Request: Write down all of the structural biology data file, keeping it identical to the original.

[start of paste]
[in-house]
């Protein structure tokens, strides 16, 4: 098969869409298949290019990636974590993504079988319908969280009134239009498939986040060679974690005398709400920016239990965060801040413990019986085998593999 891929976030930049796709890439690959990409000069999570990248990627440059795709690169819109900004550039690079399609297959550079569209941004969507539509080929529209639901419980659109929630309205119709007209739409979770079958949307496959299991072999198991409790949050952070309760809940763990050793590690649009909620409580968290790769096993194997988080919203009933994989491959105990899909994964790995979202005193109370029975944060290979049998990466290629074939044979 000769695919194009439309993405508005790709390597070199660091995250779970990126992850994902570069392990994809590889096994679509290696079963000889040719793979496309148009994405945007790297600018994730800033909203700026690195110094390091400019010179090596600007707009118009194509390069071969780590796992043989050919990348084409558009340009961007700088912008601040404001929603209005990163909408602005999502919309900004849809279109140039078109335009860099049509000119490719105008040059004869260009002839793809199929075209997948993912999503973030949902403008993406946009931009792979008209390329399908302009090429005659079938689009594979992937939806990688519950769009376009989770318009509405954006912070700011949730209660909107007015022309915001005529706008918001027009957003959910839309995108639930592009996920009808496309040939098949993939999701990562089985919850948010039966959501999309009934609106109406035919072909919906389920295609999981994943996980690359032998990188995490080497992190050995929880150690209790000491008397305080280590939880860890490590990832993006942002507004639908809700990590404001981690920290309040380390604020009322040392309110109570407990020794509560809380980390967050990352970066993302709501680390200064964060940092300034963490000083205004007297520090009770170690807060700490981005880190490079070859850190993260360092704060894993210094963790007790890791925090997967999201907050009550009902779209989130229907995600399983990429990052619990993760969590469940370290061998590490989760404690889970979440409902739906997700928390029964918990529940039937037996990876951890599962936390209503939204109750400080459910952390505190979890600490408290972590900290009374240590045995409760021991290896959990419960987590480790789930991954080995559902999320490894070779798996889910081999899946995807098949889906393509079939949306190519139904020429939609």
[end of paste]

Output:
[in-house]
């Protein structure tokens, strides 16, 4: 098969869409298949290019990636974590993504079988319908969280009134239009498939986040060679974690005398709400920016239990965060801040413990019986085998593999 891929976030930049796709890439690959990409000069999570990248990627440059795709690169819109900004550039690079399609297959550079569209941004969507539509080929529209639901419980659109929630309205119709007209739409979770079958949307496959299991072999198991409790949050952070309760809940763990050793590690649009909620409580968290790769096993194997988080919203009933994989491959105990899909994964790995979202005193109370029975944060290979049998990466290629074939044979 000769695919194009439309993405508005790709390597070199660091995250779970990126992850994902570069392990994809590889096994679509290696079963000889040719793979496309148009994405945007790297600018994730800033909203700026690195110094390091400019010179090596600007707009118009194509390069071969780590796992043989050919990348084409558009340009961007700088912008601040404001929603209005990163909408602005999502919309900004849809279109140039078109335009860099049509000119490719105008040059004869260009002839793809199929075209997948993912999503973030949902403008993406946009931009792979008209390329399908302009090429005659079938689009594979992937939806990688519950769009376009989770318009509405954006912070700011949730209660909107007015022309915001005529706008918001027009957003959910839309995108639930592009996920009808496309040939098949993939999701990562089985919850948010039966959501999309009934609106109406035919072909919906389920295609999981994943996980690359032998990188995490080497992190050995929880150690209790000491008397305080280590939880860890490590990832993006942002507004639908809700990590404001981690920290309040380390604020009322040392309110109570407990020794509560809380980390967050990352970066993302709501680390200064964060940092300034963490000083205004007297520090009770170690807060700490981005880190490079070859850190993260360092704060894993210094963790007790890791925090997967999201907050009550009902779209989130229907995600399983990429990052619990993760969590469940370290061998590490989760404690889970979440409902739906997700928390029964918990529940039937037996990876951890599962936390209503939204109750400080459910952390505190979890600490408290972590900290009374240590045995409760021991290896959990419960987590480790789930991954080995559902999320490894070779798996889910081999899946995807098949889906393509079939949306190519139904020429939609």